Fear and Loathing in Indonesia
Australia’s neighbour Indonesia, home to one of the largest armies in the world, is a fiercely religious place. It officially recognises 6 religions, the largest of which is various forms of Islam making up 87% of the population. The rest is a combination of Protestantism, Catholicism, Hindu, Buddhism and Confucianism. Atheism and agnosticism are not recognised and it is illegal to blaspheme against any religion. The anti-blasphemy law states that person may receive up to 5 years in prison if they are found to be:
“…deliberately, in public, which in essence sparked hostility, insulting or abusive views towards religions with the purpose of preventing others from adhering to any religion based on God.”
The nation has as part of its prime directive the notion that there is, with certainty, one God, and whatever guise you deem to worship this god in, it is tolerated. Indonesia backs freedom of religion, and in most cases it can be quite tolerant of another person’s religion. It has a strong interfaith culture, and promotes dialogue between the different faiths.
But not so if you are atheist or agnostic. According the the law, it is illegal to voice your opinions if that opinion is that there is no god. So in this case, freedom OF religion does not equal freedom FROM religion.
I read a report in The Telegraph yesterday that a man who posted the words “God does not exist”, on his FaceBook page was badly beaten by an angry mob which included co-workers and persons unknown to him. The man, a lapsed Muslim, was then delivered to the police by the mob, who placed him in protective custody awaiting charges.
This is perplexing, and not unlike the intolerance recently seen in The Maldives over a similar problem, where a man was found hanged after admitting to his colleagues that he was an atheist. Indonesia differs from The Maldives in that it’s not illegal to be anything other than Muslim, but it seems that while they are tolerant of other religions, those with no religion are left out in the cold, and in some cases are subjected to religious violence like in the case we see here. Religious violence, coming from an idea that prides itself on its peaceful aspects, is becoming more publicised in the media. Is this because it’s on the increase, or because we want to hear about it? Is it something else again, like a pop-cultural Islamophobia? It’s difficult to say, but one might point out that it’s rare, if almost unknown, that a person is beaten up by a mob of angry atheists for their belief in God.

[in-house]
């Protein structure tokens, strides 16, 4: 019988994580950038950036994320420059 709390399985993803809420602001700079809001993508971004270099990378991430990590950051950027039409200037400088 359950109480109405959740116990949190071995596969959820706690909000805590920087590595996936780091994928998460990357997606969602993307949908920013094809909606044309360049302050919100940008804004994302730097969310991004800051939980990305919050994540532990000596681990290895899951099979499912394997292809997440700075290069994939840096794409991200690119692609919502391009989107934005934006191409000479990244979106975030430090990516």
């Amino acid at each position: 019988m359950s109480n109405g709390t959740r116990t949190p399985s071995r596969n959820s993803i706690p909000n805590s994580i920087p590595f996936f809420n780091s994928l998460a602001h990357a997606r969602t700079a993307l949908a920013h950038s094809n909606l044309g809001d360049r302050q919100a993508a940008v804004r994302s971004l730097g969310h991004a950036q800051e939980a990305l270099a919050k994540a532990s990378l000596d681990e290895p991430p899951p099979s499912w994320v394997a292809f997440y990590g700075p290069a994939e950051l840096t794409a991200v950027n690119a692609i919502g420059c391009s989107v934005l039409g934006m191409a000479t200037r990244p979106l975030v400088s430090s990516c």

Islamophobia aside, can we say that it is justifiable, by any ruling government, so stifle people’s freedom of speech when it comes to religion? Is religion to be given a special place above an scrutiny that all other parts of civilisation are denied? Add to that, is it possible that religious belief is so fragile, and held onto so tenuously that the mere words of disbelief are enough to threaten it? Apparently so, and this points to something quite telling about the nature of belief, and it’s tendency to keep the followers under-thumb and ignorant of outside ideas.
Indonesia is actually quite lenient with its anti- blasphemy laws, with the maximum penalty being jail-time, as opposed to execution being the maximum penalty in Afghanistan and Pakistan. I suppose this makes more progressive than its Islamic cousins, but it’s still a long way from the standards that we enjoy in the western world.
It comes down to the nature of Islam, which states that unbelievers are to be killed, and that Islam is to be the only religion:
“[2.191] And kill them wherever you find them, and drive them out from whence they drove you out, and persecution is severer than slaughter, and do not fight with them at the Sacred Mosque until they fight with you in it, but if they do fight you, then slay them; such is the recompense of the unbelievers.
[2.192] But if they desist, then surely Allah is Forgiving, Merciful.
[2.193] And fight with them until there is no persecution, and religion should be only for Allah, but if they desist, then there should be no hostility except against the oppressors.” – The Cow
Some interpret this passage differently than the words appear, but the words do appear thus, and interpretation is clear to my mind what it means. I know this is cherrypicking, and some would claim it’s take out of context, but these are the words in the book, and these words are filtered down to the believers who interpret them for themselves. What would you think is the right thing to do if these were the words fed to you from your religious book? But I digress.
So what is at stake here? The freedom of a man expressing himself has been taken, he has been subjected to beatings and ridicule, and is liable to loose his livelihood. In some ways, compared to what could happen in other fiercely religious nations, he has been fortunate enough to be delivered to the police. But it still stands that this man, for a simple posting on his FaceBook page, now faces jail-time for his actions. While I have no illusions that anything will change in Indonesia soon, I think that the case of Indonesia and The Maldives show us that by contrast, Australia, The USA and Europe have a very tolerant and just society for non-believers, and we should be mindful of this fact. Taken for granted and our freedoms and rights could be stripped away from us right from under our noses.